And my last point is the heart of my argument: does Bob Baumann understand the difference between appropriate and inappropriate demolition? I'd have to argue that he doesn't. And it aligns with other anti-business decisions that he's made in the past, such as hiking the street parking rates in his district to $1.50/hr. For all of the business exposure he has as a representative, I have to conclude that Baumann is either genuinely ignorant in his assessment of what's good for his district, or he knows and purposely does not want to jump at a brilliant opportunity to upgrade the area. And it could use it.

Below are photos of the exceptional Milwaukee Depot, which would be about the same vintage as the cream city storefronts that you see above. It was razed to make way for a key segment of the Milwaukee freeway - a segment that would have linked the Park East Freeway with the Hoan Bridge and then extended to the Airport/Belt Freeway. What's there today? Not the Freeway... it was never built because John Norquist et al insisted that we stop building the freeway. Instead, we have the the O'Donnell parking structure. With a few additions and renovations, this would be a pretty nice intermodal station at the heart of downtown, no?

You can argue whether the above is good or bad demolition. This is the type of situation that calls for second thoughts - how to integrate the old and the new - and preserve our history.

Ten years from now, the crummy buildings at the proposed Marriott site will still be empty, condemned, or demolished. Bob Baumann will be long gone as an Alderman, if we're lucky. And Downtown Milwaukee will have lost out on a grand opportunity to transform a key business district. We could argue it's the last business district in Downtown Milwaukee.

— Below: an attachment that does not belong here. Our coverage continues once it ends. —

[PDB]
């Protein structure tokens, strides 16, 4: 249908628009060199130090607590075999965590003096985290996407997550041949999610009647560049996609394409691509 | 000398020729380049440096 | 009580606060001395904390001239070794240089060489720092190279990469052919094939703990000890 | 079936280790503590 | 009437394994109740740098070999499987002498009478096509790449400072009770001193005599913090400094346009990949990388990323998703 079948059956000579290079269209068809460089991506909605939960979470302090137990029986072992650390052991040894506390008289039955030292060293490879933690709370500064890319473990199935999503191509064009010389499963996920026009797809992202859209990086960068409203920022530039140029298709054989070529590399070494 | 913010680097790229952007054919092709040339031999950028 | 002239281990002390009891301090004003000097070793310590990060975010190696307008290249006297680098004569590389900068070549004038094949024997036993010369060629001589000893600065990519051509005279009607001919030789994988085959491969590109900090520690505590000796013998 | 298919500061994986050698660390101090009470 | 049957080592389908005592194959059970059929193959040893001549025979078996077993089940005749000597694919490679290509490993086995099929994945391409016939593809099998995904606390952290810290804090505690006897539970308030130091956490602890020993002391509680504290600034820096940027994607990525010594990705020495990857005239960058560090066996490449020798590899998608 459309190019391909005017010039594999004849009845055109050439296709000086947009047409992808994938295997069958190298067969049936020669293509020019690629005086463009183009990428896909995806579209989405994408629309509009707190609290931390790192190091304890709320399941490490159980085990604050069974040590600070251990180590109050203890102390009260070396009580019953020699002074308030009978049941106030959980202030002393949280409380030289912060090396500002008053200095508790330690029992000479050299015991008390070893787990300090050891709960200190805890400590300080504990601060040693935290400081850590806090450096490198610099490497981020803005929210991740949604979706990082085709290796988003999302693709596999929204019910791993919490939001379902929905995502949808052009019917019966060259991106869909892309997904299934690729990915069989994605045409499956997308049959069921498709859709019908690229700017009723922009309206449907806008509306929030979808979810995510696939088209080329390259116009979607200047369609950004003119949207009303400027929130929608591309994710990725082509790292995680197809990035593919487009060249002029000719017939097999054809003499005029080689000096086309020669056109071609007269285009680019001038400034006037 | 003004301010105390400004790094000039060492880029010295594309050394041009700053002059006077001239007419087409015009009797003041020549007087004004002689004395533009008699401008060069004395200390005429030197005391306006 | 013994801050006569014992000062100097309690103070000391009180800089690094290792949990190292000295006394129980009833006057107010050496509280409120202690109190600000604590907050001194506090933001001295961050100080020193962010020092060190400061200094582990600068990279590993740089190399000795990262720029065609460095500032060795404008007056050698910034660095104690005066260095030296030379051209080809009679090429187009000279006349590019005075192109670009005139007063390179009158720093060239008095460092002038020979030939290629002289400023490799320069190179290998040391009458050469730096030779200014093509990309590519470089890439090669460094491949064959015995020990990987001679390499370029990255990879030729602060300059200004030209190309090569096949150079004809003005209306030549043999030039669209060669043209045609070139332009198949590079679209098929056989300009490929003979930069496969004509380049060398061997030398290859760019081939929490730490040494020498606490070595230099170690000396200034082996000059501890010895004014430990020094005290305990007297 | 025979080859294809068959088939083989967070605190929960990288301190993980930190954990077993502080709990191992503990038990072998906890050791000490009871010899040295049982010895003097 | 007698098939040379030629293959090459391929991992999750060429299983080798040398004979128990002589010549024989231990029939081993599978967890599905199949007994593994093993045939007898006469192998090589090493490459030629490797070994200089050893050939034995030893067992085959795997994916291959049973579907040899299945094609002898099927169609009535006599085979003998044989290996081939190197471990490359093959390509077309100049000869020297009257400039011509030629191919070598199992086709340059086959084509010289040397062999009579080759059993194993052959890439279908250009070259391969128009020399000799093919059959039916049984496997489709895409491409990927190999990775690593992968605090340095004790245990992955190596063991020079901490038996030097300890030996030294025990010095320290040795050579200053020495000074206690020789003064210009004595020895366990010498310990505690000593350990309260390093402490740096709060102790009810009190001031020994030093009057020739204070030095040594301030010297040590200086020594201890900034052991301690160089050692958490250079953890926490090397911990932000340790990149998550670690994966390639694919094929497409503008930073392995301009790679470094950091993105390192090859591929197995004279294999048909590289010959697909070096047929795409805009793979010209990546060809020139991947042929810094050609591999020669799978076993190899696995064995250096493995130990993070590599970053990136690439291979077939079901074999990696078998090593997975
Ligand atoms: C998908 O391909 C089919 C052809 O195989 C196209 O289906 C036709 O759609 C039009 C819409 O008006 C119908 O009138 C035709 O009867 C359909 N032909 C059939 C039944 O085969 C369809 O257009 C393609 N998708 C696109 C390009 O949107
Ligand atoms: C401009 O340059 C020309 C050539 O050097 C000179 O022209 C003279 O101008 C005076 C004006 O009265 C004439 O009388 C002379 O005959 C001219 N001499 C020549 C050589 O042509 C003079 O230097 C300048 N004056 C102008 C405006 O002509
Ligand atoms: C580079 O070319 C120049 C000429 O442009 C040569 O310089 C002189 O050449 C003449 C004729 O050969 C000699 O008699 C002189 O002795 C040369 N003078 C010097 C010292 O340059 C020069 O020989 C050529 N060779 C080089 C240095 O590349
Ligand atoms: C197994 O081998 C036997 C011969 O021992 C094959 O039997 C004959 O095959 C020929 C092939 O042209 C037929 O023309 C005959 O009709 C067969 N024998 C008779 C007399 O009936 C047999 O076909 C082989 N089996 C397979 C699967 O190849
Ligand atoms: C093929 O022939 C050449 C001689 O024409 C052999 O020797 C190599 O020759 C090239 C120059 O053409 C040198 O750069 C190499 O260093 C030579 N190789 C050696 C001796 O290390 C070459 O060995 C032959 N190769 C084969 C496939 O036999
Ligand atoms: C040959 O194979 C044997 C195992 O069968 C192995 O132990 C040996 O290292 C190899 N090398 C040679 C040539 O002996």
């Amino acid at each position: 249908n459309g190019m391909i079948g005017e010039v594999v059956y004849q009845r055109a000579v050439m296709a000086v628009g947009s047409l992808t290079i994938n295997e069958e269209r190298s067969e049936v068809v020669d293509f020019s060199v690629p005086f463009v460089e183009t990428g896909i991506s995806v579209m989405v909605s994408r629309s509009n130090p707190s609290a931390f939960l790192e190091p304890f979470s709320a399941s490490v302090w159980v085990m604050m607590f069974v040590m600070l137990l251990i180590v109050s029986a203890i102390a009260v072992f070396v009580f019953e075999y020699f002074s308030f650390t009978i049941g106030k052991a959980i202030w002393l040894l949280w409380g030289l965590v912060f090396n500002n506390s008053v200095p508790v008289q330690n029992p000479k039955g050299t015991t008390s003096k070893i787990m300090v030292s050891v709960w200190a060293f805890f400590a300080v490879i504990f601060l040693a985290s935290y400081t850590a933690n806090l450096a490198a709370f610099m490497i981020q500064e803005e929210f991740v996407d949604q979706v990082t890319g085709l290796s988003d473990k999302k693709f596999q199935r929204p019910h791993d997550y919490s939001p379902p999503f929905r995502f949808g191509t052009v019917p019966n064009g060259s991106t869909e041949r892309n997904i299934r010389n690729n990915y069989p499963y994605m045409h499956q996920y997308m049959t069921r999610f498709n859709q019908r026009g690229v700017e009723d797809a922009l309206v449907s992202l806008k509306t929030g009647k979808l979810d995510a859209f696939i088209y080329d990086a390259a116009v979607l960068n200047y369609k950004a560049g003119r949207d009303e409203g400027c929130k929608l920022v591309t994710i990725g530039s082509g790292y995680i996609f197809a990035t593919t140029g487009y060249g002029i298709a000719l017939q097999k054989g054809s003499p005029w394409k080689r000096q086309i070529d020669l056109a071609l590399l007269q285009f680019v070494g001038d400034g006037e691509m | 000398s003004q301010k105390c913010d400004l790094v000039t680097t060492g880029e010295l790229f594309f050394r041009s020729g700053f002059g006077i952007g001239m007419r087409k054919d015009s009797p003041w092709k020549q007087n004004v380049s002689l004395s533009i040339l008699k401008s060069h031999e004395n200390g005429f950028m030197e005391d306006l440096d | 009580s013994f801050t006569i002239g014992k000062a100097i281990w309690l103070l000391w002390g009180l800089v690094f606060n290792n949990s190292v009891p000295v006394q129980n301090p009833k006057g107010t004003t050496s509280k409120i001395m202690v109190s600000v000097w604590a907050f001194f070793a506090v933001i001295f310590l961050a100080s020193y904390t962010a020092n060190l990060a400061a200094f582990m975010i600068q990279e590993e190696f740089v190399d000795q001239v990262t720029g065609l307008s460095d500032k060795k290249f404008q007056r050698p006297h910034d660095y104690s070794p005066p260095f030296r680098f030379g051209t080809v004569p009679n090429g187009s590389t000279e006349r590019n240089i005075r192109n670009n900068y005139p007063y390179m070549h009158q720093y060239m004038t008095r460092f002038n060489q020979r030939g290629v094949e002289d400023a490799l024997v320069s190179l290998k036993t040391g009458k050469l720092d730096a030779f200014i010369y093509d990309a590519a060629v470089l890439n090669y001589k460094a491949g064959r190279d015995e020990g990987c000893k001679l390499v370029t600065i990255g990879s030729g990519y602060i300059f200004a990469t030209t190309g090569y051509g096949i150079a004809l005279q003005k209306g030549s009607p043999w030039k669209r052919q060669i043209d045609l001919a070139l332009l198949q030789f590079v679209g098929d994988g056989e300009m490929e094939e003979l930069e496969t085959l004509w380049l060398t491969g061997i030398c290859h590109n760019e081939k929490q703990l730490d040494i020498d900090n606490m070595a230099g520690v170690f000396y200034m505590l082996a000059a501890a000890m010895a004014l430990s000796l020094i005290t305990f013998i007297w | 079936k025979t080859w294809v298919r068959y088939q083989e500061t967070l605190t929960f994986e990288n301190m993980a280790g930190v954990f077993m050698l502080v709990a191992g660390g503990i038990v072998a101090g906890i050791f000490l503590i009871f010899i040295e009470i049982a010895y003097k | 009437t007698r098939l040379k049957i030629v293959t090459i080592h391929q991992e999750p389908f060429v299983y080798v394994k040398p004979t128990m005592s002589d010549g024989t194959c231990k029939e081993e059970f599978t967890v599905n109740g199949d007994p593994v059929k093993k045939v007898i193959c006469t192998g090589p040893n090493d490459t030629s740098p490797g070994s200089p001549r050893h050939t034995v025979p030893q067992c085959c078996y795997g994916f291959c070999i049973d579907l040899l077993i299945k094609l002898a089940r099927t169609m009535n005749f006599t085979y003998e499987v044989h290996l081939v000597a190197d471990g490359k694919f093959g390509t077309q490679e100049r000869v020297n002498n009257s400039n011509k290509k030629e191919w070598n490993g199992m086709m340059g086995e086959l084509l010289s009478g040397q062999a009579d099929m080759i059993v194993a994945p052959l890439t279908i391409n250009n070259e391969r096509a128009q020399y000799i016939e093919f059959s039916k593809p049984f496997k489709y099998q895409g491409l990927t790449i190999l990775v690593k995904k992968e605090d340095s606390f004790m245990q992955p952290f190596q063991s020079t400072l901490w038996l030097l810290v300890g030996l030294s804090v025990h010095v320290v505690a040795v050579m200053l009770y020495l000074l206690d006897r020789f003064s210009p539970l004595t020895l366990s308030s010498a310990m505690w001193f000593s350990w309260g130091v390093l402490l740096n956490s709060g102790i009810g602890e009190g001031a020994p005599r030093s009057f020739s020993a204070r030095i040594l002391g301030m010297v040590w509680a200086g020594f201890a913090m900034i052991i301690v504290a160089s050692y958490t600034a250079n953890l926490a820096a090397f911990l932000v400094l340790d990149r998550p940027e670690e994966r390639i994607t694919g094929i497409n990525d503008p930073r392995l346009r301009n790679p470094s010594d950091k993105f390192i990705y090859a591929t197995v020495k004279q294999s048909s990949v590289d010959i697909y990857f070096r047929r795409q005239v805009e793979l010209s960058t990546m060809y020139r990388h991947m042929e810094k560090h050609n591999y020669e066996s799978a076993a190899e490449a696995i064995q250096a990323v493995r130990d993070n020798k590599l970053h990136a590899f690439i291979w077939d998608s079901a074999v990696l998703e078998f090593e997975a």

1. Outstanding post, Phel. Well done.

  2. Great post. That area south of Wisconsin around Broadway and Milwaukee is an embarassment. Development never seems to take off there. So now someone actually wants to invest money in it rather than living with a crumbling building and this genius challenges it. Nice.

  3. You've convinced me. Unfortunately I'm not the Alderman. Or a Milwaukeean any more. But I'm passing your link to a few who are.

  4. Thank you everyone for your comments. I was talking with my parents this evening and they remarked on how many truly great buildings were quickly bulldozed in the 60s and 70s. There were a lot of tsks and head-shaking.

  5. Just heard about this on Jay Weber's show and wow! This is a fantastic post! I will be reading more entries from you.

  6. It's simply incredible to think of the top-notch freeway system we'd have right now had we actually FINISHED the freeways that were proposed and/or already being built. Folks could get to jobs all over the area via car/bus in short order thus making Milwaukee even more attractive to businesses looking to relocate. But oh no, we certainly can't have progress in our fair city!

  7. Great post. I work in historic preservation and you hit the nail on the head. Except for the corner building, these are truly unremarkable and add little to the overall fabric of the area. The other thing about successful historic preservation is that the buildings need to be saved before they are threatened. HP efforts will fail 99 percent of the time when initiated at the last minute.